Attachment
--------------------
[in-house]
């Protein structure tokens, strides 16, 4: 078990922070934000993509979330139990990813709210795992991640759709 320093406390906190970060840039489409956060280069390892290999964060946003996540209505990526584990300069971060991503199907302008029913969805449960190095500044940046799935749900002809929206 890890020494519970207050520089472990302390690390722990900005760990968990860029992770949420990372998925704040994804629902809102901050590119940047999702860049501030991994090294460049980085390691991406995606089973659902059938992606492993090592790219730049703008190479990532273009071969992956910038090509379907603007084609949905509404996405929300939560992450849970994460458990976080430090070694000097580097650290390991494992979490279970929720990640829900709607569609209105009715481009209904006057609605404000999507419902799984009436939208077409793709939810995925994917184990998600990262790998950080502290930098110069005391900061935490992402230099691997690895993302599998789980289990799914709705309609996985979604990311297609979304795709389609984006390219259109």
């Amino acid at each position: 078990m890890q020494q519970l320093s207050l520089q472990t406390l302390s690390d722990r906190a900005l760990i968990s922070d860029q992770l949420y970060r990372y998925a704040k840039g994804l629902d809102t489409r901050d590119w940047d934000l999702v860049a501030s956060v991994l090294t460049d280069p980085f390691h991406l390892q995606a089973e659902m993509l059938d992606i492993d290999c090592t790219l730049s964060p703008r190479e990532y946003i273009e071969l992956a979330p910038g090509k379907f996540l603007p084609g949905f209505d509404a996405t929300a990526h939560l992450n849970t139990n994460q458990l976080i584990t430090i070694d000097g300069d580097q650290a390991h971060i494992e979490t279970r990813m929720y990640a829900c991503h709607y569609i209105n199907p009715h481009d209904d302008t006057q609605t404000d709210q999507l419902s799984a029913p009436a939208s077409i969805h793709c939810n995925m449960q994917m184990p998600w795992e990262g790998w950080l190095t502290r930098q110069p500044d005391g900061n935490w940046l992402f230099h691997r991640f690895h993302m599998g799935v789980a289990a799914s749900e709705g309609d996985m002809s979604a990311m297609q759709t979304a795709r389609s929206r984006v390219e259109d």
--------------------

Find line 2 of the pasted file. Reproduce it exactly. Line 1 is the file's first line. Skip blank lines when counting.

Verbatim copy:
């Protein structure tokens, strides 16, 4: 078990922070934000993509979330139990990813709210795992991640759709 320093406390906190970060840039489409956060280069390892290999964060946003996540209505990526584990300069971060991503199907302008029913969805449960190095500044940046799935749900002809929206 890890020494519970207050520089472990302390690390722990900005760990968990860029992770949420990372998925704040994804629902809102901050590119940047999702860049501030991994090294460049980085390691991406995606089973659902059938992606492993090592790219730049703008190479990532273009071969992956910038090509379907603007084609949905509404996405929300939560992450849970994460458990976080430090070694000097580097650290390991494992979490279970929720990640829900709607569609209105009715481009209904006057609605404000999507419902799984009436939208077409793709939810995925994917184990998600990262790998950080502290930098110069005391900061935490992402230099691997690895993302599998789980289990799914709705309609996985979604990311297609979304795709389609984006390219259109």